In hippology, we distinguish multiple races of horses listed in several categories from all over the globe according to well-defined colors. Each race has its own field of equestrian discipline or according to its use (work, leisure, sport).

Horse breeds: the equine vocabulary

Each race has very specific criteria to judge its qualities and physical defects. The breed of a horse is therefore studied from head to foot. When it comes to analysing a horse, model competition judges, professionals, horse breeders tend to express themselves in language difficult to decipher for a layman, with phrases like:
It is well out of the front,
It covers ground,
It is open at both ends and is easily placed.
This vocabulary, very sibylline for the uninitiated, makes it possible to define the whole body subjected to criteria of beauty (even defects) established for each race.

Specific criteria according to the breed of horses

It is the morphology of the horse that defines a particular type of breed according to its size, its profile and the relationship between the different parts of its body.
Note: For example, for the size criterion, we can distinguish between small (or “hypometric”) horses, of normal size (or “eumetric”) and of large (or “hypermetric”) horses.

A geometric approach to race

To determine a breed, a horse can be inscribed in a square or rectangle by drawing the top line (upper body boundary) in comparison with the limbs. The results of this approach are as follows:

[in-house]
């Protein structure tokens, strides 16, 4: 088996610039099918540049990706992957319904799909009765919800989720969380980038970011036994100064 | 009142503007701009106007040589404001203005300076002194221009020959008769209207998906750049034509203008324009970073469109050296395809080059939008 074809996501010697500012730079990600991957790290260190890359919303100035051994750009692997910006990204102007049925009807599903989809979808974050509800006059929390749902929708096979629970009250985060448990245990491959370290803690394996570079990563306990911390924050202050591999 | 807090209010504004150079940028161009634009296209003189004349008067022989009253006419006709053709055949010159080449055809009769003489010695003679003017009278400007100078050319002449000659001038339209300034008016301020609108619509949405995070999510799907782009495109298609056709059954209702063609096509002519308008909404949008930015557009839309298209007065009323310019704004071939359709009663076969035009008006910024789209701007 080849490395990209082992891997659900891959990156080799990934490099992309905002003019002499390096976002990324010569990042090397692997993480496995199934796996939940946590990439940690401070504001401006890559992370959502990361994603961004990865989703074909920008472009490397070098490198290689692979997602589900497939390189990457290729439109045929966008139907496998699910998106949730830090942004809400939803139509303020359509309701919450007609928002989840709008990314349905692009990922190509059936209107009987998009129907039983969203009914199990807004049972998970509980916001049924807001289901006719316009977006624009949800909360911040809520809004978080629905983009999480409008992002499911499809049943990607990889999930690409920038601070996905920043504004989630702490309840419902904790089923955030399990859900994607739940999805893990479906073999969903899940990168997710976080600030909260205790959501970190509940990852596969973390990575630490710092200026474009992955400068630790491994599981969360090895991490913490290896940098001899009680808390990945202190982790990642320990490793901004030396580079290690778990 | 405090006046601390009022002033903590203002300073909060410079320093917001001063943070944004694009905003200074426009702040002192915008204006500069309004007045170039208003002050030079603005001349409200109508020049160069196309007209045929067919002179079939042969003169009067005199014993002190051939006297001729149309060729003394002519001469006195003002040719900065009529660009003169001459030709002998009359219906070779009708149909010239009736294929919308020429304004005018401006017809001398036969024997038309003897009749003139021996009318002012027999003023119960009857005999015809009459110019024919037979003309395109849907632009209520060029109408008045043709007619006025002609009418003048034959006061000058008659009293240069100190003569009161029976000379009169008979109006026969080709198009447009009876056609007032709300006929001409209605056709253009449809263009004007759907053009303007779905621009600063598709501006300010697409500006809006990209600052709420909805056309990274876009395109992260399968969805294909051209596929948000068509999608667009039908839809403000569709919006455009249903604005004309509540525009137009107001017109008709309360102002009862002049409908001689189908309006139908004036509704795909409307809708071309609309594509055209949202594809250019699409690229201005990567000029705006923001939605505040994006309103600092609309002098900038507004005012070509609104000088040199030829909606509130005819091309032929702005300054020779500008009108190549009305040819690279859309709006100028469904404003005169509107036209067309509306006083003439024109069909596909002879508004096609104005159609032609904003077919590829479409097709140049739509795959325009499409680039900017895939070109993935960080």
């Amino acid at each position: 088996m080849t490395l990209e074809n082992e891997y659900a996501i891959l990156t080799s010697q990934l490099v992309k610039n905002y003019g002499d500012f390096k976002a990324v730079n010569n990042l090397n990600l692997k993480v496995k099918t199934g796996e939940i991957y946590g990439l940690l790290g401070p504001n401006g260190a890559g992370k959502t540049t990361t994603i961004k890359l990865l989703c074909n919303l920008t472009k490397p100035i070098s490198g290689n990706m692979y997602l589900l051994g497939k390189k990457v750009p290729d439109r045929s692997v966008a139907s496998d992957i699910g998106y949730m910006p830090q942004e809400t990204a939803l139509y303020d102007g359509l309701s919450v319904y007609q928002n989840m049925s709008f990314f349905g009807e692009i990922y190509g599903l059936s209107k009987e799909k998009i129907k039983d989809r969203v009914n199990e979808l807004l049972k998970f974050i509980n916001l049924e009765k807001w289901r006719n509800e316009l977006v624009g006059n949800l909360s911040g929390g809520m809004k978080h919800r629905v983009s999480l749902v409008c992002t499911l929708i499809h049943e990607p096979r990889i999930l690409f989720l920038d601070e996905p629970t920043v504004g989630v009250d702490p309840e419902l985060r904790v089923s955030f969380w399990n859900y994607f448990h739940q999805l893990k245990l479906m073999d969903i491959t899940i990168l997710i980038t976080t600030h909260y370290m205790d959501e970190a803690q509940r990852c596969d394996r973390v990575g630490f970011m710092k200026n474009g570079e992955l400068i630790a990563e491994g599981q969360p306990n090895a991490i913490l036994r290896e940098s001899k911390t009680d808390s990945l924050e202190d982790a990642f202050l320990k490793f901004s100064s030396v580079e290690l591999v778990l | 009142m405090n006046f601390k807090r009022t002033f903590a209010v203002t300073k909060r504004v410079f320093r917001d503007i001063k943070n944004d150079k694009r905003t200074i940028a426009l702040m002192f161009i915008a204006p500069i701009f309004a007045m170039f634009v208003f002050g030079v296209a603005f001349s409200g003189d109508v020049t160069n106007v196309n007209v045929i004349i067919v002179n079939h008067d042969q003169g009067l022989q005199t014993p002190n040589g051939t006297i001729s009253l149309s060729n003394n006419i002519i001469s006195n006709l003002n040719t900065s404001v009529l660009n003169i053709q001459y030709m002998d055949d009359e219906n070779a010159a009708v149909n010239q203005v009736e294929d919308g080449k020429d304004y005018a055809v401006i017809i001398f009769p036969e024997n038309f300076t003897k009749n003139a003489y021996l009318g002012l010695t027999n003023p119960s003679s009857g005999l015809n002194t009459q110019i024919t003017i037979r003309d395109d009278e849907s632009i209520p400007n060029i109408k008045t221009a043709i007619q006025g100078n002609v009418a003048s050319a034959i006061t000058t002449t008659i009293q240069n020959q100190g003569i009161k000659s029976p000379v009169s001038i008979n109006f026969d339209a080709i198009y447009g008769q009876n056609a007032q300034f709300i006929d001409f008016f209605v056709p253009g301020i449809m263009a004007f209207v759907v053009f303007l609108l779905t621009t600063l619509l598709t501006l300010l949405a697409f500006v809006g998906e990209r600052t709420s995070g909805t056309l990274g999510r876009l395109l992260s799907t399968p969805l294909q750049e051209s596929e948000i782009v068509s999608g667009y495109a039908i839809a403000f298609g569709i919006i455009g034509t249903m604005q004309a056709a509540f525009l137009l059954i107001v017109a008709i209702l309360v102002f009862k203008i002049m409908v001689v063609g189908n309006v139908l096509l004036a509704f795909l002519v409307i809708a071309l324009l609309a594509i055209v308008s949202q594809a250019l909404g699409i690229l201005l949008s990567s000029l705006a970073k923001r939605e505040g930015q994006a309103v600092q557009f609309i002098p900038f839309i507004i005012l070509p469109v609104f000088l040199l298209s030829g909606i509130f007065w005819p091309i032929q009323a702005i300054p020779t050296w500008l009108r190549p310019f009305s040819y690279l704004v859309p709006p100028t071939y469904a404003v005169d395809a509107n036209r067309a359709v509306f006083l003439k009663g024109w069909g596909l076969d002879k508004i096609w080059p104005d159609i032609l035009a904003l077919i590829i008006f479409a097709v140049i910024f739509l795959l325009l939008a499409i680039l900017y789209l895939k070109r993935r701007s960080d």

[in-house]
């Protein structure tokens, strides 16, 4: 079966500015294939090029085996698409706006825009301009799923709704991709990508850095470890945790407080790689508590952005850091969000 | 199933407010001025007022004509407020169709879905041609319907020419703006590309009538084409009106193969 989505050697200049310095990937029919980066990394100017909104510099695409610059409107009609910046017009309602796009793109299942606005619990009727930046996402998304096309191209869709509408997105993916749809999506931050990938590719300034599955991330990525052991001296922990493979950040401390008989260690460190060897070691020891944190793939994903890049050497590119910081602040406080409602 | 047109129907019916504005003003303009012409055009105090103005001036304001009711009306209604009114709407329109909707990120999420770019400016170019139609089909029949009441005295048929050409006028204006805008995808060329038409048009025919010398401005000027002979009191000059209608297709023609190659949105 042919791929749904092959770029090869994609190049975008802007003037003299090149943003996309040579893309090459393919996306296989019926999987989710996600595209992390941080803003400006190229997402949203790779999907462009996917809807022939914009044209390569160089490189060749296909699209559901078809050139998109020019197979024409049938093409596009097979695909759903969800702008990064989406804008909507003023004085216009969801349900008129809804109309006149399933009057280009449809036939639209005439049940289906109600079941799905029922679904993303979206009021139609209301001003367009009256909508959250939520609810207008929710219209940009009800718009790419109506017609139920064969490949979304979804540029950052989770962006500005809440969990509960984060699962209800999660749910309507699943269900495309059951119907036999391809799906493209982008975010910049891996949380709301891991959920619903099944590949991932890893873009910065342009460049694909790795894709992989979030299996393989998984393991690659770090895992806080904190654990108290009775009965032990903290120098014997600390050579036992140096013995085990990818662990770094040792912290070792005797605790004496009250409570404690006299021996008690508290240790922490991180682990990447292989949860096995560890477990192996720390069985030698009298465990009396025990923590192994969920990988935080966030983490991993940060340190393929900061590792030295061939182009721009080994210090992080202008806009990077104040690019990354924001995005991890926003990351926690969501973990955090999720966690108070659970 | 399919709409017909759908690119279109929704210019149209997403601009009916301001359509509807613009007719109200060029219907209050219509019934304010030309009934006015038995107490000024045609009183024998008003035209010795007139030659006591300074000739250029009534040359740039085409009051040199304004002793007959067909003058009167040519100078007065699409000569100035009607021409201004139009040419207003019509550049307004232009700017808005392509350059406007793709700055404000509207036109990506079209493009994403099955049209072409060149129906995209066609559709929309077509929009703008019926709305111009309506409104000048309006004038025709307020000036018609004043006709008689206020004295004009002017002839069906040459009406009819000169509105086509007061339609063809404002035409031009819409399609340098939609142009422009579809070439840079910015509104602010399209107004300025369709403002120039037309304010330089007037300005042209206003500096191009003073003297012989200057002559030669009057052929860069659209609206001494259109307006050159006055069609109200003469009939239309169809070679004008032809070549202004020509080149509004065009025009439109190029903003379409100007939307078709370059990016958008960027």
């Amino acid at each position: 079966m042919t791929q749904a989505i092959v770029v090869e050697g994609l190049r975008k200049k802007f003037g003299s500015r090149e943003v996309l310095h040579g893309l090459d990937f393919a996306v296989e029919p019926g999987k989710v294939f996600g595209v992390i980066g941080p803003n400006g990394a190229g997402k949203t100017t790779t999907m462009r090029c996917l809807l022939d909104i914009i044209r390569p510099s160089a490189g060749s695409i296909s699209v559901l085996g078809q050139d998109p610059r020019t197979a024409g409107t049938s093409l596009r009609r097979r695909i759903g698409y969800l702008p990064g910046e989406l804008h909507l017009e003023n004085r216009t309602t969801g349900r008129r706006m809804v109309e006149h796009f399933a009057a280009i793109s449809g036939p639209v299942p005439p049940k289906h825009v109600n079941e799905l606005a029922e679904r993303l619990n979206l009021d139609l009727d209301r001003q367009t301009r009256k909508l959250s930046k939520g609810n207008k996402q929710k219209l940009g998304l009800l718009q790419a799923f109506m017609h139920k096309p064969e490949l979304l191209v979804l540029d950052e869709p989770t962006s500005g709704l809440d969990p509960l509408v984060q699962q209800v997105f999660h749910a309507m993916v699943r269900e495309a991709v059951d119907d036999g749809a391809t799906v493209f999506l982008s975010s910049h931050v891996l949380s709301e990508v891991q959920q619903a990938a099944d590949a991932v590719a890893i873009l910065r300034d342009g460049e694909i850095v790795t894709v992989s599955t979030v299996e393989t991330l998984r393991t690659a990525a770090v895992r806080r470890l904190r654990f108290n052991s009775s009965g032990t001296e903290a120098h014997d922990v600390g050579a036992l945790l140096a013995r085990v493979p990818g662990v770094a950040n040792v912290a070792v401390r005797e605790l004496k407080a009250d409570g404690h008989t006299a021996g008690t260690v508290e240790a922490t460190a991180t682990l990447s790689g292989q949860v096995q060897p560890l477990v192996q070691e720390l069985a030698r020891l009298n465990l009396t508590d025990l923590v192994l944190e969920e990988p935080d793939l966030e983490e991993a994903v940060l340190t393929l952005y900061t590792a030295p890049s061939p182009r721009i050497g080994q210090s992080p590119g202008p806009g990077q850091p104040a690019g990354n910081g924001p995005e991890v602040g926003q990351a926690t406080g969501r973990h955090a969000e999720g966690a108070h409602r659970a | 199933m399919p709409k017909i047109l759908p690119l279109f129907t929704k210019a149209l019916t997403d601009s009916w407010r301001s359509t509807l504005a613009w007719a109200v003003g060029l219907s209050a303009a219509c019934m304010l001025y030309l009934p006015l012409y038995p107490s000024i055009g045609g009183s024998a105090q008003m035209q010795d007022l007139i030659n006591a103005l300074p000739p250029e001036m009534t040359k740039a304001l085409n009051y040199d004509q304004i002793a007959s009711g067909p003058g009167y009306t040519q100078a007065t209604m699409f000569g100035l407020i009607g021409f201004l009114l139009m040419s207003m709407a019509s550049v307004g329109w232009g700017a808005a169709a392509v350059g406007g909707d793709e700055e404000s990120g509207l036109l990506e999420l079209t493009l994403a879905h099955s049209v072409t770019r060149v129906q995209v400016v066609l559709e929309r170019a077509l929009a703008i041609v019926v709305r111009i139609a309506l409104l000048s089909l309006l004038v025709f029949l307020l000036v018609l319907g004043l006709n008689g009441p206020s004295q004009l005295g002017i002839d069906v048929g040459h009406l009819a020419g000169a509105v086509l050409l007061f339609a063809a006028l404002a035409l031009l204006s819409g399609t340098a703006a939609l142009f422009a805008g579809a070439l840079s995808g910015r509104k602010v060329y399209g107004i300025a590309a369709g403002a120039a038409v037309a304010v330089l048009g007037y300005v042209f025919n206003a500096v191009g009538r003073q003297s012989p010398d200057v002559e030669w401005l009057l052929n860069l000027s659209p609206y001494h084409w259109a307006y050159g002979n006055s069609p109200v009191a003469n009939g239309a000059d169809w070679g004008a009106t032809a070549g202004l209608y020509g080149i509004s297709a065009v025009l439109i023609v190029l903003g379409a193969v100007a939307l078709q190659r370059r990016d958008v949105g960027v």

The Arab thoroughbred is inscribed in a square.
The English thoroughbred is inscribed in a horizontally elongated rectangle.
On the contrary, the draft horse, more robust, is inscribed in a rectangle elongated vertically.
A concave horse has a hollow back, or even enselled (like the seat of a saddle).
As for the convex horse, it is rather round.

The morphology of the horse: a race criterion

The whole body, head and neck included, defines the whole of its morphology more or less harmonious between each part of the body. Some primordial points are put forward by race. For

For example:
About the general silhouette, a horse is long if the whole of its morphology is elongated and it is short-lived if it is short or squat.
Mares often have wider hips than males. These should have a muscular neck and a beautiful forehand.
As for the amplitude of the places (ways in which the horse moves), it rests on a long shoulder pointing forward with a hip axis / long buttocks also.
A nice neck, the horse’s true balance, must be extended, firmly fixed in its lower part and thick at the base to maintain a good balance. The neck may then be short; Reversed; Long and slender (not attached).
The ganaches (posterior parts of the lower jaw) are different according to the race. They can define a head rather typed or a heavy head, in relation to the line of the chamfer (part going from the line of the eyes to the nasal region). For example, a typed head is usually reserved for Arabian thoroughbred because it has a convex chamfer.

How to observe the breed of a horse?

The morphology of the horse is studied from different angles:

  • At the stop, then in profile: this way of observing the horse makes it possible to define the proportions, the lines and the angles that draw his shoulders and hips.
  • Front and back: this method is very useful for examining the anterior and posterior aplombs, the limbs and the thickness of the body.
  • We also observe a horse at different speeds: at the pace or at the trot;
  • Making a round trip to see the horse back, but also from the front.

Number of horse breeds

There are 397 breeds of horses listed in the world. The most representative ones are of the “saddle” type which encompasses the sports, leisure, but also the ponies. 15% of breeds correspond to draft horses. As for the thoroughbred, whose favourite field is horse racing, it represents 5% of the breeds.
In addition, each horse breed may appear in several categories and have several uses such as dressage; endurance; hiking; races and work.

Horse Care Associations: